Teen-hit Elgort, a graduate of LaGuardia High School of the Performing Arts, started as a dancer and is an amateur pianist. In addition to this project, Elgort has been busy shooting the upcoming Divergent sequel, Insurgent. His next film will be alongside Adam Sandler in Men, Women and Children, due for release later this year.

Rare opportunity to visit Schimmel workshop in Germany

14 July 2014

Peregrine’s Pianos is offering its customers the chance to sneak a peak under the soundboard with a trip to the Schimmel piano workshop in Germany this September.

Schimmel is the largest-volume German piano manufacturer, founded in Leipzig in 1885. Peregrine’s Pianos – who provide a Schimmel Konzert Grand piano for International Piano’s new recital series – specialise in high-quality European instruments, and also stock August Förster (see IP issue 26).

The visit is planned for 30 September and is open to any prospective customers. The day includes return travel from Heathrow to Braunschweig, introductions to the Schimmel management team, an extensive tour of the factory, a short recital, an opportunity to try the pianos, a visit to the old city and an evening meal. The excursion costs £250, which is redeemable against a subsequent purchase of a Schimmel Piano. This is an exclusive visit by generous agreement with the workshop in Braunschweig and numbers are limited to 20.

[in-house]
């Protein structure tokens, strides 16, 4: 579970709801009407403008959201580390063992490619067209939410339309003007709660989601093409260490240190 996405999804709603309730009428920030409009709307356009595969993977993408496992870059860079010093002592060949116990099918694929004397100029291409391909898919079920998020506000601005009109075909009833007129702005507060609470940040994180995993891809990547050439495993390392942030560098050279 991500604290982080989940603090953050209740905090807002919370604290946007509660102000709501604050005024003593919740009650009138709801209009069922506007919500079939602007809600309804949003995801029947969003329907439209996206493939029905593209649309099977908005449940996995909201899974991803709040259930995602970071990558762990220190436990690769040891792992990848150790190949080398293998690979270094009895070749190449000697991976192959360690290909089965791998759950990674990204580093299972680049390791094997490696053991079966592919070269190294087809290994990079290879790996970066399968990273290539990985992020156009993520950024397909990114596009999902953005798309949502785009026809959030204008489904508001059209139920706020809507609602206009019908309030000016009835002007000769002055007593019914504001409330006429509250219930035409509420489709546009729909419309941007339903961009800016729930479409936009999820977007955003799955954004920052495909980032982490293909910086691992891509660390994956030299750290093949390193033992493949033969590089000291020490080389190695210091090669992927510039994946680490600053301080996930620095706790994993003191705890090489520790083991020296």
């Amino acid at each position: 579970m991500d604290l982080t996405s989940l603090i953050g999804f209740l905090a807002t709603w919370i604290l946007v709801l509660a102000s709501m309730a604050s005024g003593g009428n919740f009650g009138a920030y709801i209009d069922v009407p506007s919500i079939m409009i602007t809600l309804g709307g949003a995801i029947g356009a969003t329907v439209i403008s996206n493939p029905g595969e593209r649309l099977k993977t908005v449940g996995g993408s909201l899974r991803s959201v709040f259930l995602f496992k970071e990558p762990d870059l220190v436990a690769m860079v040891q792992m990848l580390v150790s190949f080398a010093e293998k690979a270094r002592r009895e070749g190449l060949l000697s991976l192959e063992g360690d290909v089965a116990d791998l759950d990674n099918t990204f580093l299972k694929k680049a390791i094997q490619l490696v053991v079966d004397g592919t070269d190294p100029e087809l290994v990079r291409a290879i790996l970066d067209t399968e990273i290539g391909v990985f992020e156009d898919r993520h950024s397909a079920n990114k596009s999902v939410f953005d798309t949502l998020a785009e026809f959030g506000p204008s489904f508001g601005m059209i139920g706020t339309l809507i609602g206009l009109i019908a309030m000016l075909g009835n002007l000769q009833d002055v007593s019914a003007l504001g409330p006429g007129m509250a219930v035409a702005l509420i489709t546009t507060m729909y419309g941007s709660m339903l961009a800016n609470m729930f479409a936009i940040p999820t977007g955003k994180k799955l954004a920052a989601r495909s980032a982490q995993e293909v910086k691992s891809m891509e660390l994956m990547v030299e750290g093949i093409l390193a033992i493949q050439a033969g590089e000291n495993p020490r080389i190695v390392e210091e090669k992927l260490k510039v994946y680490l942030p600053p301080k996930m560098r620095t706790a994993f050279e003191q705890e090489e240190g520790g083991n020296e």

This is the third trip organised by Peregrine’s; the first, in 2012, was attended by IP editor Claire Jackson and reported on in issue 13.

Contact info@peregrines-pianos.com for further information

REVIEW: Benjamin Grosvenor, Cheltenham Festival recital